Friday, September 4, 2015

Screwy's Hazy Daze Dry Irish Stout

As the Fall season approaches here in the Northeastern United States it brings with it the shorter days and cooler temperatures that signal the end of summer. In a few weeks the leaves of the deciduous trees in my neighborhood will start to change color. The same green leaves that provided cooling shade throughout the hot summer months will soon change their colors to yellow, orange, red and gold as they prepare to fall to the ground.

When I Think Of The Fall Season I Begin To Think Stout
The Fall months are also the time of year when I look forward to spending more enjoyable days and nights in the brew room. Cooler air temperatures easily offset the heat and humidity produced by kettle boil vapors and cooler tap water temperatures help to chill boiling wort down more efficiently too. It's the perfect time of year for brewing beer and building up a pipeline for the long winter months that lie ahead.

With the coming of the fall season and its cooler more comfortable brewing weather also comes a change in the styles of beer to brew. In my mind there's few things more enjoyable than the combination of crisp cool fall air and the delicious fragrance produced by a batch of stout boiling in the kettle. As the signature aromas of the Dry Irish Stout develop in the wort the air inside the brew room grows thick with the deep rich smell of roasted coffee signalling the start of the fall brewing season.

Screwy's Hazy Daze Dry Irish Stout

A Little Bit About Stout

The word 'Stout' has reportedly been part of the beer vocabulary for over a thousand years. By some accounts it was first used in reference to the traditional unhopped Celtic ales of Ireland. It was also used in reference to the higher alcohol content Porter ales of London which had become very popular in England in the 1730's, with the higher alcohol versions of the style referred to as Stout Porters. In both counties however it was the thirsty pub patrons ordering those dark, roasty, high alcohol ales as 'Extra Porter Stout' or 'Extra Superior Porter' who eventually shortened the names down to 'Extra Stout' and then ultimately down to just 'Stout'.  

Over time the meaning of the word stout was revised many times taking on several meanings and interpretations. In the world of beer today the word stout refers to a dark roasty flavored ale. The stout beer style includes related sub styles like 'Dry Stout', 'Sweet Stout', 'Oatmeal Stout', 'American Stout', Foreign Stout' or 'Russian Imperial Stout' that continue to grow in popularity. Just about every brewery or brewpub has at least one stout on tap and to make things more interesting some brewers have even created light colored stouts.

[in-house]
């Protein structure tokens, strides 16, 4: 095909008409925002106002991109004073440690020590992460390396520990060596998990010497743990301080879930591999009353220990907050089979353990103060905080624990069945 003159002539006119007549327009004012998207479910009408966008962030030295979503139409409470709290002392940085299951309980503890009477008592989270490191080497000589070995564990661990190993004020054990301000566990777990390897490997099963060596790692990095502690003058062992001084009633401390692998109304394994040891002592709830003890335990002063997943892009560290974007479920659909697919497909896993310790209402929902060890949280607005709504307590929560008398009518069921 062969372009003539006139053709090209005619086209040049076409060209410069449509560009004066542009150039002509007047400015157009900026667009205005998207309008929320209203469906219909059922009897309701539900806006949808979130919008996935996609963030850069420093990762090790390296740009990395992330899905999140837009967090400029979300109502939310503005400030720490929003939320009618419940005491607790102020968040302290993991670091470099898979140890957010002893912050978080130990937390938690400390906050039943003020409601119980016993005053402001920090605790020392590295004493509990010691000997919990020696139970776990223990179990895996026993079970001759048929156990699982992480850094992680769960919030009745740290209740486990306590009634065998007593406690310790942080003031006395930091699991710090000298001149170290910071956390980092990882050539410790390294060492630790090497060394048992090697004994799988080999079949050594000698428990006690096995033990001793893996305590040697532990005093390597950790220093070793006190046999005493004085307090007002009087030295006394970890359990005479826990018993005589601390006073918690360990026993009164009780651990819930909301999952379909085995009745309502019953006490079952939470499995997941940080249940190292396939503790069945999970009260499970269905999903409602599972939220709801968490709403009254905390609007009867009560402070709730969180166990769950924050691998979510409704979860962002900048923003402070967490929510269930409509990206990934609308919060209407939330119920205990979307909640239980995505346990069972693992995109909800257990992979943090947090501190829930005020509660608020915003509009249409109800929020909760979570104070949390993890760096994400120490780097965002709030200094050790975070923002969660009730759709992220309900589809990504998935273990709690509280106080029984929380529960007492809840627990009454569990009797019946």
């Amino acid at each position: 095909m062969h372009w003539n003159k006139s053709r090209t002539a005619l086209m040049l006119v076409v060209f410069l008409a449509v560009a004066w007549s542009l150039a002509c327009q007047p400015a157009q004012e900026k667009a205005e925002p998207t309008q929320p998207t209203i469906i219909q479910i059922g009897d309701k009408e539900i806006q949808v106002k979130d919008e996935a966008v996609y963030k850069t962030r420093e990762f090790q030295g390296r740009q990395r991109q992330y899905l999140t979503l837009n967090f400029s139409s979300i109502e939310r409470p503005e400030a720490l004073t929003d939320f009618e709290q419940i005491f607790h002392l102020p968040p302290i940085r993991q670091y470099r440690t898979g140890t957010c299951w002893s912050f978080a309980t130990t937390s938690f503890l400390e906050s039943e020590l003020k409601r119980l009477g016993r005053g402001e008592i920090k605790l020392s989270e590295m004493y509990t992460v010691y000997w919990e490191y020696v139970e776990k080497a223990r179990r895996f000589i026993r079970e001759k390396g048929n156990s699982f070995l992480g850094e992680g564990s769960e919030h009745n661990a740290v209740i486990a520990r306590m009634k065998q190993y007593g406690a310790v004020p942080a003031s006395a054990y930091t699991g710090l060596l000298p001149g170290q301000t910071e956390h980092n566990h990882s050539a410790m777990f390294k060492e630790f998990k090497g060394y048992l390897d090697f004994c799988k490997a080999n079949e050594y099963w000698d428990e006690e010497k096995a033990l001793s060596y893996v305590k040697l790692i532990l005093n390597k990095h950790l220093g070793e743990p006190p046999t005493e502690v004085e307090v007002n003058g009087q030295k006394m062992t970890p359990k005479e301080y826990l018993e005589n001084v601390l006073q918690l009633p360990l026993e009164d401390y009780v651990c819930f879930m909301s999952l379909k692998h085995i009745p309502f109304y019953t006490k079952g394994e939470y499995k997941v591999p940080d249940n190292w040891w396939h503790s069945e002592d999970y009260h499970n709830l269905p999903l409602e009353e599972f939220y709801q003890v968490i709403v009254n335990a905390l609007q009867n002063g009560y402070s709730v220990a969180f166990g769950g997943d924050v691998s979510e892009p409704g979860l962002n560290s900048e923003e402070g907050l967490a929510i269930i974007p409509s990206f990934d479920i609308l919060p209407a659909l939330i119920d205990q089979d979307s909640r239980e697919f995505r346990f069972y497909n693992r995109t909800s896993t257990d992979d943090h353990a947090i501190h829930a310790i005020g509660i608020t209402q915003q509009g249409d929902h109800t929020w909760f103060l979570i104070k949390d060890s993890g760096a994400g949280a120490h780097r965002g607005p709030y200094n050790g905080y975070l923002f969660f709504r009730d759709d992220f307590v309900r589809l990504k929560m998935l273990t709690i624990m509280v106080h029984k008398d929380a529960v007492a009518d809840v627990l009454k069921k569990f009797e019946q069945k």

As I talk beer with people today some still refer to a stout as being a heavy beer as opposed to being a lighter beer. In some instances they were put off by the dark color of a stout more than mouth feel or alcohol content. Their reason for preferring a lighter beer over drinking a stout must of had more to do with the coffee like flavor of dark roasted Barley more than anything else. When I pointed out that a glass of Guinness Stout had only 15 more calories in it than a glass of Bud Light they were really equally surprised. 

I Love The Smell Of Dry Stout Brewing In The Morning

About The Stout Recipe

My personal favorite style of stout to brew and drink is the classic Dry Irish Stout. To me no other style of beer smells quite as warm and inviting on brew day as it boils in the kettle. My time tested recipe for brewing the Hazy Daze Stout has evolved over the years to use a mixture of just three grains. Seventy percent Pale Malt, twenty percent Flaked Barley and ten percent Roasted Barley are all the grains that are required. At just under 5% alcohol by volume this recipe produces a very drinkable stout that I've enjoyed by itself or as a dessert with the addition of a scoop of vanilla ice cream.  

Mashout Complete Just Prior To Lifting Grains And Sparging

The UK Kent Golding hops I use in my Hazy Daze Stout recipe are used for bittering only and they are boiled for no less than thirty minutes. The aroma and flavor of this classic stout style comes primarily from the dark roasted malts and not from the yeast or hops. For fermenting this stout I like using White Labs WLP004 - Irish Ale Yeast™ at a rate of 200 billion cells per 5 gallons of finished beer. For my ten gallon batches I make a four liter yeast starter using two vials of WLP-004 and a stir plate. Of course as with fermenting any beer maintaining strict temperature control throughout the fermentation will provide the best results.

About The Brewing Water